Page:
It is summertime which means it is picnic season! Unfortunately, we currently have a wildfire burning near the valley so the smoke does not make an outdoor picnic too enjoyable right now. I hope you have better picnic conditions where you are.
So besides good weather what makes for the perfect picnic?
Welcome to another installment of Write Tip Wednesday! Today I’m discussing villains.
There is something to be said for insane people, but most villains are human and therefore have both negative and positive qualities. Something that can make a book better is if the reader can understand and relate to the villain.
I’m a big western fan. When I decide to waste time watching TV it will most likely be the western channel. Recently I watched The Jayhawkers staring Fess Parker. It is set before the Civil War and tells the story of Luke Darcy who envisioned himself as a charismatic leader of a new independent Republic of Kansas. He is actually the villain in this story, and was very, very likable which made his fall at the end all the more gripping.
The hero in The Jayhawkers is played by Fess Parker. He made a deal to get paroled out of prison if he brought Luke Darcy in to stand trial and hang. The two men have quite a history. Luke Darcy actually stole away Fess Parker’s wife.
Okay enough rambling. Back to the lesson. One way to make the villain human is to actually write scenes in their point of view. What better way to explain their motivations, their hopes, fears, and dreams etc.
If you don’t want to write scenes from their pov then you still need to convey in your story that they are complex. All too often I read stories where the villains just don’t like the hero and are out to get them. Why? There has to be some history there. Is it an ongoing family feud? In a writing class I took several years ago the teacher said that if you have a really nasty villain have them do something nice when you first introduce them for the reader for example have the guy pet sit for his elderly neighbor’s cat while she is in the hospital. The main thing is just show that they are not 100% evil. Having a complex villain can really improve the story and sometimes it can even make the story.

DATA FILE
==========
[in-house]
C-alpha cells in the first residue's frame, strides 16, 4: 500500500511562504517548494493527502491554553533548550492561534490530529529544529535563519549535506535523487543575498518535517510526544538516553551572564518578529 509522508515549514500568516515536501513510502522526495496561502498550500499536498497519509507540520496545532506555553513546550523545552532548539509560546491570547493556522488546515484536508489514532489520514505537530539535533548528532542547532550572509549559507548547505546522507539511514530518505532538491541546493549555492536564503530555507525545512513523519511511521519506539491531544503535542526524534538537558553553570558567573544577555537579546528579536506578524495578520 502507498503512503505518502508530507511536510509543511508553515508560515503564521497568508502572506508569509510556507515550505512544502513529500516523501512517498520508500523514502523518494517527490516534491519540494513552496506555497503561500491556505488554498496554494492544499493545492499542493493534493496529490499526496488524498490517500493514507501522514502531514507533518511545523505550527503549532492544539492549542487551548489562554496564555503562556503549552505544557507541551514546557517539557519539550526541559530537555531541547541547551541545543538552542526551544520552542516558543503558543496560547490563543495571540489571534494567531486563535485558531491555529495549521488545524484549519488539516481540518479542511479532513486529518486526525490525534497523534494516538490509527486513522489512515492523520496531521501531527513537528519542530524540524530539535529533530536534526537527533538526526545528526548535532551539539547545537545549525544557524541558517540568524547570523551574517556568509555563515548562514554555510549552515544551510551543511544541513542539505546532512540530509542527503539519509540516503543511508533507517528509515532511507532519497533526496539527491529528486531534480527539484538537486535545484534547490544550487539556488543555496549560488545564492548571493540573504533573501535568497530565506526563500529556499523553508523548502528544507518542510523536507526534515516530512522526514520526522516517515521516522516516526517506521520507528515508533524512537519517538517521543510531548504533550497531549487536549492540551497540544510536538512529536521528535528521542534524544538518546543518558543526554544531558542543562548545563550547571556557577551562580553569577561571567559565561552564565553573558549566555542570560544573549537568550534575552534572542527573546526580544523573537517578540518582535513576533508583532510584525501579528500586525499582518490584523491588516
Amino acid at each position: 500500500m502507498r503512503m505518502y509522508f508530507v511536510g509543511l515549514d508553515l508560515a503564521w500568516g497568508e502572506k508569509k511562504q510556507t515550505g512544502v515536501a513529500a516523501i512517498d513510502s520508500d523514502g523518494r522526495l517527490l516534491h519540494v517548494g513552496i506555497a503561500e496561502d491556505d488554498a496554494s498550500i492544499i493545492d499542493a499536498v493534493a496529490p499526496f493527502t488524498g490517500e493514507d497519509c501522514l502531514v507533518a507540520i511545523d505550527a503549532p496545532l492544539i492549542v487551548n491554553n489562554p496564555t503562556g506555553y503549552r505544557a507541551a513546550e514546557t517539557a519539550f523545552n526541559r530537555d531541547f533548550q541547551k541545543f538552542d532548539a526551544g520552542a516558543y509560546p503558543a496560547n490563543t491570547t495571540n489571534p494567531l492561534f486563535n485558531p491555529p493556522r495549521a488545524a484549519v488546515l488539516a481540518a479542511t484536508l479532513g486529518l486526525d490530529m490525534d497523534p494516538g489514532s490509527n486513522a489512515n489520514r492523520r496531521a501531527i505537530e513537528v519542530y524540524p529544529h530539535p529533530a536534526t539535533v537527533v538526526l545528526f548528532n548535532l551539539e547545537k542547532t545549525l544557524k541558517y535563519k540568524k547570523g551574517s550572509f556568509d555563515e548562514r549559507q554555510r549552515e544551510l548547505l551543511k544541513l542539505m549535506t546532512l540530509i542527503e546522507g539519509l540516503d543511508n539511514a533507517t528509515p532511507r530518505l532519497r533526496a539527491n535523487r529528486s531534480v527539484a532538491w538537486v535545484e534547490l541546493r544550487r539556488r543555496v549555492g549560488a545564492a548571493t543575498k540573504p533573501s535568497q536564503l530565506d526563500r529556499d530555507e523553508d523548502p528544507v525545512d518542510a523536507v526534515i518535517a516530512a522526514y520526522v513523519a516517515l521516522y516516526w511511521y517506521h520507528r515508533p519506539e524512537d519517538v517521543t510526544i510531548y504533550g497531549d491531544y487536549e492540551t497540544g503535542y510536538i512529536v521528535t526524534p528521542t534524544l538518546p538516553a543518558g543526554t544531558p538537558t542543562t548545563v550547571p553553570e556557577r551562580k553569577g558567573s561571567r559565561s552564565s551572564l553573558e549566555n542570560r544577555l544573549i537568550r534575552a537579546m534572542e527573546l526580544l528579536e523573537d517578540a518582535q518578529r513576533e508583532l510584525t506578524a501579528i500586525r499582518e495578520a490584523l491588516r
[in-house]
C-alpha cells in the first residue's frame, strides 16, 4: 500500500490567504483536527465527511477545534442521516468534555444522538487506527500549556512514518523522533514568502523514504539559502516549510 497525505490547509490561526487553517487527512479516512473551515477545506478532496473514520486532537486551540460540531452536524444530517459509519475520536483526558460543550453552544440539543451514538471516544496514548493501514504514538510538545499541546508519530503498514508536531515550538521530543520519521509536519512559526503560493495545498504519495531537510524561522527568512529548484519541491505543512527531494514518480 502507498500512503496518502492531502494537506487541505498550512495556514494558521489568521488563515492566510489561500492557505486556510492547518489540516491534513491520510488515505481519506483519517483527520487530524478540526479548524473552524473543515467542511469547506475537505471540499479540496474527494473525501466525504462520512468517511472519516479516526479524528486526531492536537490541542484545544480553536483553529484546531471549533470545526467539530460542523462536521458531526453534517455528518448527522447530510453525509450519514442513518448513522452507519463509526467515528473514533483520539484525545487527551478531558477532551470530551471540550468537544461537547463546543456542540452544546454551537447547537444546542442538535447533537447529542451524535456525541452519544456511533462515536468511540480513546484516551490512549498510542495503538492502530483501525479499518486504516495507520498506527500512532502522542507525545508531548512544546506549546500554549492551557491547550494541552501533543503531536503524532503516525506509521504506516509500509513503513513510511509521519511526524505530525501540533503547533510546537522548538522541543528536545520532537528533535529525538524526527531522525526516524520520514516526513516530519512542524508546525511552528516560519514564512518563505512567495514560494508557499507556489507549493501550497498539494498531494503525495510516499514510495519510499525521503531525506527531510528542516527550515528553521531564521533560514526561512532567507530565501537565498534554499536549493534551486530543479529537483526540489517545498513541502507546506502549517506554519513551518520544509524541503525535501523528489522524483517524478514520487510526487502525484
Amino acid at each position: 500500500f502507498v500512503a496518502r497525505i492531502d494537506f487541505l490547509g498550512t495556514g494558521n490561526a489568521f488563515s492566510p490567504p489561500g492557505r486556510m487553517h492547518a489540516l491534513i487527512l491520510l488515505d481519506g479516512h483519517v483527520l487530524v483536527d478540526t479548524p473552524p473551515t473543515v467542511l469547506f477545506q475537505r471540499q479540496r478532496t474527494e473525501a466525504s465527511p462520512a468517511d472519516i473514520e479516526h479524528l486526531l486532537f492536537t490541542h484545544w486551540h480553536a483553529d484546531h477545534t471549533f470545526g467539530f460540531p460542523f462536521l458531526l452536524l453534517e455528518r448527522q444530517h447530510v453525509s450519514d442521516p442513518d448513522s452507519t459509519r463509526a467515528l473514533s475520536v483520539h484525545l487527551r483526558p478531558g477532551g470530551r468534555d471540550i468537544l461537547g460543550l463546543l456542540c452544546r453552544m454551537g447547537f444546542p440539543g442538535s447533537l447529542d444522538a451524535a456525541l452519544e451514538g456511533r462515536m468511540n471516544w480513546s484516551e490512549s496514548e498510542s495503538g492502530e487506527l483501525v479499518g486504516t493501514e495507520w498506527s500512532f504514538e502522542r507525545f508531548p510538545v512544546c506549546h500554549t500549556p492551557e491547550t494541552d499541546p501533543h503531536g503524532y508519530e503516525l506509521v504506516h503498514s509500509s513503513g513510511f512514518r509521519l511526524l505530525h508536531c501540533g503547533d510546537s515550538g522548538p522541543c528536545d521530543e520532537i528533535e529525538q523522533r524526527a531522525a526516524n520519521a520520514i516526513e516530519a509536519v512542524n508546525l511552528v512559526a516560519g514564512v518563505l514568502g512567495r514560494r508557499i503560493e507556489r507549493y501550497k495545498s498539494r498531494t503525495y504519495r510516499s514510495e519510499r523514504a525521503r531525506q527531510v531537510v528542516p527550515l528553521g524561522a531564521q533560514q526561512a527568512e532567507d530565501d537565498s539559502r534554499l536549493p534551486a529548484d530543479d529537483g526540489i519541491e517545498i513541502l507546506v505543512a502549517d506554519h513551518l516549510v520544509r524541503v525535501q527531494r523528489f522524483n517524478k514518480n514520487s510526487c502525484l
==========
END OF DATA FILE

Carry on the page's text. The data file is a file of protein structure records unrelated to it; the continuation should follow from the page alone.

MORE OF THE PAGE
Do you have any advice on what makes a villain human? Please feel free to share your thoughts on the subject!
I haven’t really blogged steady in a LONG TIME. I do realize this. I also realize that most of my recent blogs have been promo related. What can I say? Those are easy to throw together and they are fun for me, too. If you read my previous post you know that I haven’t written much since my grandma passed away. This includes blog posts. I haven’t felt too sociable or inspired.
I think back on my glory days of blogging when I was first getting started and I took on the challenge to blog every day for the entire year. I think that was in 2010 but I’d have to double check. I didn’t make the whole year but I made it at least six months. I shared everything from life observations to writing excerpts to bits of history I found interesting from my research. In order to write daily I just posted whatever came to my mind.